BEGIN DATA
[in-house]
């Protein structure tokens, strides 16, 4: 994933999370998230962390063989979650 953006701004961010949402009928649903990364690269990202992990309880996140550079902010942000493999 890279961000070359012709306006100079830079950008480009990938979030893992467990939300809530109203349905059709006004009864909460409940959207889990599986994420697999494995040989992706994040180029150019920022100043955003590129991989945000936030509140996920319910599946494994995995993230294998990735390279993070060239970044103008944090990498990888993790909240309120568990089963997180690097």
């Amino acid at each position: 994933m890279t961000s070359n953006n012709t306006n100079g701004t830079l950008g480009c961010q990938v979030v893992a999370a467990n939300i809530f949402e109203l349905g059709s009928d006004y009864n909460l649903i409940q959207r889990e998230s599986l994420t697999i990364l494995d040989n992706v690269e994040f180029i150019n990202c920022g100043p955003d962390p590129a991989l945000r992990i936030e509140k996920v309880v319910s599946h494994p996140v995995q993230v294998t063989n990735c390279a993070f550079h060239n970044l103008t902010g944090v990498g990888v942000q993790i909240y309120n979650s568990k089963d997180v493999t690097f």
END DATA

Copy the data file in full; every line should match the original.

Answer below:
[in-house]
């Protein structure tokens, strides 16, 4: 994933999370998230962390063989979650 953006701004961010949402009928649903990364690269990202992990309880996140550079902010942000493999 890279961000070359012709306006100079830079950008480009990938979030893992467990939300809530109203349905059709006004009864909460409940959207889990599986994420697999494995040989992706994040180029150019920022100043955003590129991989945000936030509140996920319910599946494994995995993230294998990735390279993070060239970044103008944090990498990888993790909240309120568990089963997180690097």
């Amino acid at each position: 994933m890279t961000s070359n953006n012709t306006n100079g701004t830079l950008g480009c961010q990938v979030v893992a999370a467990n939300i809530f949402e109203l349905g059709s009928d006004y009864n909460l649903i409940q959207r889990e998230s599986l994420t697999i990364l494995d040989n992706v690269e994040f180029i150019n990202c920022g100043p955003d962390p590129a991989l945000r992990i936030e509140k996920v309880v319910s599946h494994p996140v995995q993230v294998t063989n990735c390279a993070f550079h060239n970044l103008t902010g944090v990498g990888v942000q993790i909240y309120n979650s568990k089963d997180v493999t690097f």